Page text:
Freshman House Democrats, buoyed by the new majority their victories ushered in, raked in campaign money at an almost frantic pace in the first three months of the off-election year, showed fundraising tallies for the most vulnerable among them.
According to a tabulation by the Democratic Congressional Campaign Committee, the 29 Members of the DCCC’s “Frontline” program — which directs funds to the party’s most endangered incumbents — raised an average of $291,000 in the first three months of 2007. That reflects more than a $100,000 jump from the average the Frontline members raised in the first quarter of 2005.
There also are almost three times as many Members in the program this cycle, due to the Democratic victories in last year’s midterm elections that netted the party 30 seats and control of the House.
Reps. Kirsten Gillibrand (N.Y.) and Ron Klein (Fla.) were the standouts among Democratic freshmen and the Frontline group. Gillibrand, who defeated Rep. John Sweeney (R) last year, took in $690,000 in the first three months of the year.
Klein, who knocked off Rep. Clay Shaw (R), raked in $610,000 in the period and will show $525,000 in cash on hand.
It remains to be seen if Klein will have a difficult re-election in the South Florida 22nd district, which favors Democrats, especially in a presidential election year. But he said in a statement he isn’t willing to gamble.
“I am not taking anything for granted and I will not be outworked on the campaign trail,” Klein said.
Two other Frontline Democrats raised more than $400,000 in the period: Reps. Melissa Bean (Ill.) and Tim Mahoney (Fla.).
Bean is in her second term and it is unclear whether Republicans will be able to recruit a top-flight challenger to run against her. She raised $475,000 in the quarter, with $285,000 of that coming from political action committees.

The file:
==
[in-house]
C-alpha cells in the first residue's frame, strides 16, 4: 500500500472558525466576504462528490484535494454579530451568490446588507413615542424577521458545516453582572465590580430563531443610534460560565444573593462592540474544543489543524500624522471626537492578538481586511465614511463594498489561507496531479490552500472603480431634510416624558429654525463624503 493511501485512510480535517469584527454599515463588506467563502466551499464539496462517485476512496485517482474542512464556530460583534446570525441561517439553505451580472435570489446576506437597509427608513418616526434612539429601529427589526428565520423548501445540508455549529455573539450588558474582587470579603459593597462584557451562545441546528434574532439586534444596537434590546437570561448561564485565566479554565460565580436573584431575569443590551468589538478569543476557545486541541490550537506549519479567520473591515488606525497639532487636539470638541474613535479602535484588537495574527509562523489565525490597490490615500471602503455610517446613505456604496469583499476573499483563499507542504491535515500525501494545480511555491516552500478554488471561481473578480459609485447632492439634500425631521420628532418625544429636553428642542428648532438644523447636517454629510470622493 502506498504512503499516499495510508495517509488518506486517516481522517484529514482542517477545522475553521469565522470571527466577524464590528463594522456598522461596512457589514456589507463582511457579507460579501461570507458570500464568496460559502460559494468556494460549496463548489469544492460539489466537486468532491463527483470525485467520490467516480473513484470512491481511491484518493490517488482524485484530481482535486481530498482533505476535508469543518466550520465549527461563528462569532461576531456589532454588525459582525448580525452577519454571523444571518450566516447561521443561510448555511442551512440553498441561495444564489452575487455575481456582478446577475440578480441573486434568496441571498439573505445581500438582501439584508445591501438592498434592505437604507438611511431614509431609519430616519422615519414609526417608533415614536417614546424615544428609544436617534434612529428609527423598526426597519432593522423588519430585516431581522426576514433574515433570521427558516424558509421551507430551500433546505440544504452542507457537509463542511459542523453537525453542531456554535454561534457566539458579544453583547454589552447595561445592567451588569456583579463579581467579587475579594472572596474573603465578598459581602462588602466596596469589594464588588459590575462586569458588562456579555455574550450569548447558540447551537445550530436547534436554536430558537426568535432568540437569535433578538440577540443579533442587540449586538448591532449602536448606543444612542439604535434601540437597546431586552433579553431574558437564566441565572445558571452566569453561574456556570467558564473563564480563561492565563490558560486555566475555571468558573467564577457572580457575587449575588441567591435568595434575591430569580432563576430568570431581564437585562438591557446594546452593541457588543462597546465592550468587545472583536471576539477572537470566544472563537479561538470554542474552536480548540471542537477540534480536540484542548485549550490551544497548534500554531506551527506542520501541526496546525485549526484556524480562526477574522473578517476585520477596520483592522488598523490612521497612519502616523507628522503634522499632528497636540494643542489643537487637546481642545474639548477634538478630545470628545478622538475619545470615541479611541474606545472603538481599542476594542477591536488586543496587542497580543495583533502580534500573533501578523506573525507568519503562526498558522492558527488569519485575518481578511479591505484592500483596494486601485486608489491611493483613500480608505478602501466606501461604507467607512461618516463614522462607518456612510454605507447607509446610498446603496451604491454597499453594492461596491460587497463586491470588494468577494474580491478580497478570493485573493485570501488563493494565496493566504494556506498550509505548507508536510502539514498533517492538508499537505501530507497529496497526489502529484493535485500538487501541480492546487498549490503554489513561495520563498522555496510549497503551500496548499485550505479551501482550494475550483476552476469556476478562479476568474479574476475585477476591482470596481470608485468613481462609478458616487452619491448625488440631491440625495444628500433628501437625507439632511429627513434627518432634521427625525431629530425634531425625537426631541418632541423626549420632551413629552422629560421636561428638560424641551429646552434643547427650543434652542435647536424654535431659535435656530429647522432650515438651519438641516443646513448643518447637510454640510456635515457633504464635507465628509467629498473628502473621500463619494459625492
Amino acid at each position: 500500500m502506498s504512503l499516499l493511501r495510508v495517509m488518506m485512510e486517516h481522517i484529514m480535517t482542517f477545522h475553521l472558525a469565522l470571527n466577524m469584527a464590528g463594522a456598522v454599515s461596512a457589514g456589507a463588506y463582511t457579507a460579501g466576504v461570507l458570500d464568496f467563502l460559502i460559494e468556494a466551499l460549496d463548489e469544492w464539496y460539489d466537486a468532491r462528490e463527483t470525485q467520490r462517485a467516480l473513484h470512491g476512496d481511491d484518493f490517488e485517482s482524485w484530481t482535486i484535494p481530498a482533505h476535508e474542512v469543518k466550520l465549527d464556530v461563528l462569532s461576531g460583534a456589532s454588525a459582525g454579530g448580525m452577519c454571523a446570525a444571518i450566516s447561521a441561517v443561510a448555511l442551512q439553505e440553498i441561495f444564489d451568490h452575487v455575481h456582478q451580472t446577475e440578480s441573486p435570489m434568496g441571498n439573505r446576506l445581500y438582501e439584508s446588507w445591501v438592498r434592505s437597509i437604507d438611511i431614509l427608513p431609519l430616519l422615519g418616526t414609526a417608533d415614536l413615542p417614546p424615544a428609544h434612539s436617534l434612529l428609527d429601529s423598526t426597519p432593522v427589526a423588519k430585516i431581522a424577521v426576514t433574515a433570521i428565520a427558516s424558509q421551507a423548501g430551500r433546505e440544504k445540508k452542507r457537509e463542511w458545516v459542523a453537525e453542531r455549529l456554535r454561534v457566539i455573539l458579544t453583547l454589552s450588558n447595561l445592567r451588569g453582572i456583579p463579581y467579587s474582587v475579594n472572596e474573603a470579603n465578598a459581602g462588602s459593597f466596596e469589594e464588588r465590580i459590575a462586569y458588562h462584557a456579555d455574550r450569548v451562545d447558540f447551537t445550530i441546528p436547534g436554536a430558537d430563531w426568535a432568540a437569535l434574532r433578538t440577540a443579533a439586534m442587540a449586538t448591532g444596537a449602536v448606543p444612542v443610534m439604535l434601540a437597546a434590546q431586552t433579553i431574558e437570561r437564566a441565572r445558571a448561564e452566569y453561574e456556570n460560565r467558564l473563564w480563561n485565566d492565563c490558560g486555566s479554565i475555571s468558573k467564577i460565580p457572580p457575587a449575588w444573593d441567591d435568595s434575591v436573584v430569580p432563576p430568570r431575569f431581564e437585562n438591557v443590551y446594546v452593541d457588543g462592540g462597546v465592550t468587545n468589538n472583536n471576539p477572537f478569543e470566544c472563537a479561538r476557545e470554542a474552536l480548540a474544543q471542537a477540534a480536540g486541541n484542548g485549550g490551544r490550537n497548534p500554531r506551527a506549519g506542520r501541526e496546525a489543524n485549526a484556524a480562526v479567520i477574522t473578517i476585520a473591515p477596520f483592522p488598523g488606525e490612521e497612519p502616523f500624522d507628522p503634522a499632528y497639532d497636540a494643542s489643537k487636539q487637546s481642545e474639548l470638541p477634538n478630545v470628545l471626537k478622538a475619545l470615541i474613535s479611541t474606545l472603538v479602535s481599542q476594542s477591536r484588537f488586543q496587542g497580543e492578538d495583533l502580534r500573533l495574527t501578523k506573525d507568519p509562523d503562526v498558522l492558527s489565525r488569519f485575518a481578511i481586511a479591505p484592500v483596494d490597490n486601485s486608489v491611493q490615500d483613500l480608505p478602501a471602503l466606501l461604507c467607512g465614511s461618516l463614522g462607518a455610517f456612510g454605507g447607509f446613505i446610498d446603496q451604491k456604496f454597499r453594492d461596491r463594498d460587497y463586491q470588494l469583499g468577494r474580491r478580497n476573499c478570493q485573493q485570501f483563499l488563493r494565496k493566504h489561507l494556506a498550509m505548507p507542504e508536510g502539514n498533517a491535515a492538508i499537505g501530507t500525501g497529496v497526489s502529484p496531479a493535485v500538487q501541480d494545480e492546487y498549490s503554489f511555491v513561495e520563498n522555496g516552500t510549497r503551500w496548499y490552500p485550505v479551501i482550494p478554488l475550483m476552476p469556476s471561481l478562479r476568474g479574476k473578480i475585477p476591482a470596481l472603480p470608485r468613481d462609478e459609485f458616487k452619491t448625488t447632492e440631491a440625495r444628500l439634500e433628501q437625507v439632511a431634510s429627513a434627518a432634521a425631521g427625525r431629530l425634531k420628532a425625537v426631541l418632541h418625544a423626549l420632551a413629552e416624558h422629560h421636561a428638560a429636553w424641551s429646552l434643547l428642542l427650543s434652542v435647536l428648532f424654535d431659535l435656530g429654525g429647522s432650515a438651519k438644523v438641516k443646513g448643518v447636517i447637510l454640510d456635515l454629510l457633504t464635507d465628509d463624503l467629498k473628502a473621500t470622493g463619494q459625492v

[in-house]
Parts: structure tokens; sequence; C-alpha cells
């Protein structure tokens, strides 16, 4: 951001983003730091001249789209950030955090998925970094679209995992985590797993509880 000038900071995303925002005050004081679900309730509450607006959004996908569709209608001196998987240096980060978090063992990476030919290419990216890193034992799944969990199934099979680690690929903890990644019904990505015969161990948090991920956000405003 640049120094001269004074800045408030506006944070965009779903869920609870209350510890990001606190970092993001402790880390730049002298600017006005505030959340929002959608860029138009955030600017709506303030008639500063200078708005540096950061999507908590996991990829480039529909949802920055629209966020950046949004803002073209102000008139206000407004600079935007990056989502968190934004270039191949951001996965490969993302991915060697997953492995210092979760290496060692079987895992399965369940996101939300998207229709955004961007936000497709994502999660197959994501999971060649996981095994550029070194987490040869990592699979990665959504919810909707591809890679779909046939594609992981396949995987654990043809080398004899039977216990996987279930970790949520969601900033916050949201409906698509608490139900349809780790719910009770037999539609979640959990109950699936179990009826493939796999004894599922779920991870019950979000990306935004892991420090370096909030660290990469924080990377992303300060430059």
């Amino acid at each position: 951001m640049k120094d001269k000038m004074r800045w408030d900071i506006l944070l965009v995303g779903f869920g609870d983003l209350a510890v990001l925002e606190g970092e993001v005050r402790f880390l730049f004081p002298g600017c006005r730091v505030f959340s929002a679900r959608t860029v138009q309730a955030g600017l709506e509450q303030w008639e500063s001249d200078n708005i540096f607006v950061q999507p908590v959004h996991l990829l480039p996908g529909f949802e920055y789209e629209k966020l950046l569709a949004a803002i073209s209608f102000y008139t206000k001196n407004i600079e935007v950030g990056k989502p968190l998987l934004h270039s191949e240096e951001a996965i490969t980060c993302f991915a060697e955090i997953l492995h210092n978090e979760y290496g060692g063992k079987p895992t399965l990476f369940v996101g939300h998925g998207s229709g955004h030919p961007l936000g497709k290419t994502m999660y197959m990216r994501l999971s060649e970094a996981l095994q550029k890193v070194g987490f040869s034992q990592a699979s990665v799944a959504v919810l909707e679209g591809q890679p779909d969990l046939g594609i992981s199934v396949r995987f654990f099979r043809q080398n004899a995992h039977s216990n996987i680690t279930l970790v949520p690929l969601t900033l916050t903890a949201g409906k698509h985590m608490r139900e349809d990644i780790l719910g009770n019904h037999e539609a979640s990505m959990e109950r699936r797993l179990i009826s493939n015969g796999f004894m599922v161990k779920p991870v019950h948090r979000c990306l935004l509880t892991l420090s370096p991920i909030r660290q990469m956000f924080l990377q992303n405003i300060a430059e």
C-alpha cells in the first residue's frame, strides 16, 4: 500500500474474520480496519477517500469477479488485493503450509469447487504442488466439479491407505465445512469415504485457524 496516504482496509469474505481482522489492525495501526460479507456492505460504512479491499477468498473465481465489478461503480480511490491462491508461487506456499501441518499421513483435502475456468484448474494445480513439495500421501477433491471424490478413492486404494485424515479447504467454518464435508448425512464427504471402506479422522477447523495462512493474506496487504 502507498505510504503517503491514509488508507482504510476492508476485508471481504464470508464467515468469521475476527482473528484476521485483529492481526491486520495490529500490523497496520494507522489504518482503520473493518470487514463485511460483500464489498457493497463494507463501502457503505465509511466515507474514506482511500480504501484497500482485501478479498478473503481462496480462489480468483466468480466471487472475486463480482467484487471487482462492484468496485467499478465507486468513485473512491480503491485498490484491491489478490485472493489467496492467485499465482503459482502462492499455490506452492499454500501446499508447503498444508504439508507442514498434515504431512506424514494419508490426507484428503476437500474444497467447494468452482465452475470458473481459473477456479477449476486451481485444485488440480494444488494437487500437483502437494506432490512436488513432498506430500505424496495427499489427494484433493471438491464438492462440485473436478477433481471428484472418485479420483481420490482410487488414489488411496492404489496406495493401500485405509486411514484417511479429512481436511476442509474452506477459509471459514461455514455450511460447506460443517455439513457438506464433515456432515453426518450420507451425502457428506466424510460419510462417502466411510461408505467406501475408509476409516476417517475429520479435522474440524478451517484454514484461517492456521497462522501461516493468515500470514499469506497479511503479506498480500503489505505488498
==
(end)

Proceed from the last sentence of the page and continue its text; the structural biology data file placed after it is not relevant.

Mahoney, a freshman, is all but certain to have a tough re-election contest after barely winning the seat formerly represented by disgraced ex-Rep. Mark Foley (R-Fla.).
The bulk of the Frontline members raised from $200,000 to $400,000 in the quarter, with freshman Reps. John Hall (N.Y.), Christopher Murphy (Conn.) and Jerry McNerney (Calif.) turning in some of the best performances. All three defeated veteran Republican lawmakers last fall.
Of the vulnerable Democrats, Rep. Jim Marshall (Ga.) raised the least in the quarter, taking in $130,000.
Marshall won re-election by fewer than 2,000 votes and will be another top target for the GOP this cycle. First elected in 2002, he is one of the few non-freshmen on the DCCC’s Frontline list.
Of the 29 Frontliners, only four Members raised less than $200,000 in the quarter. Aside from Marshall, they were freshman Reps. Tim Walz (Minn.), Steve Kagen (Wis.) and Michael Arcuri (N.Y.).
Freshman Rep. Nancy Boyda (Kan.), who declined inclusion in the Frontline program but also is a top Republican target, raised $152,000 in the quarter. That total included $42,000 from other Members or PACs, including $4,000 total from the campaign committees of Democratic Caucus Chairman Rahm Emanuel (Ill.) and DCCC Chairman Chris Van Hollen (Md.).
Meanwhile, Republican fundraising numbers also were trickling in at the end of last week but of potentially vulnerable GOP Members, Rep. Mark Kirk (Ill.) appeared to lead the pack.
James Jones, communications director for DC Vote, tapes a "DC Constituents Service Day" sign on the wall as he stands with other DC residents outside of Rep. Andy Harris's office on Capitol Hill to protest Harris' actions against D.C.'s marijuana laws on Thursday, July 24, 2014. DC Vote encouraged DC residents to bring their complaints about city services to the Maryland congressman.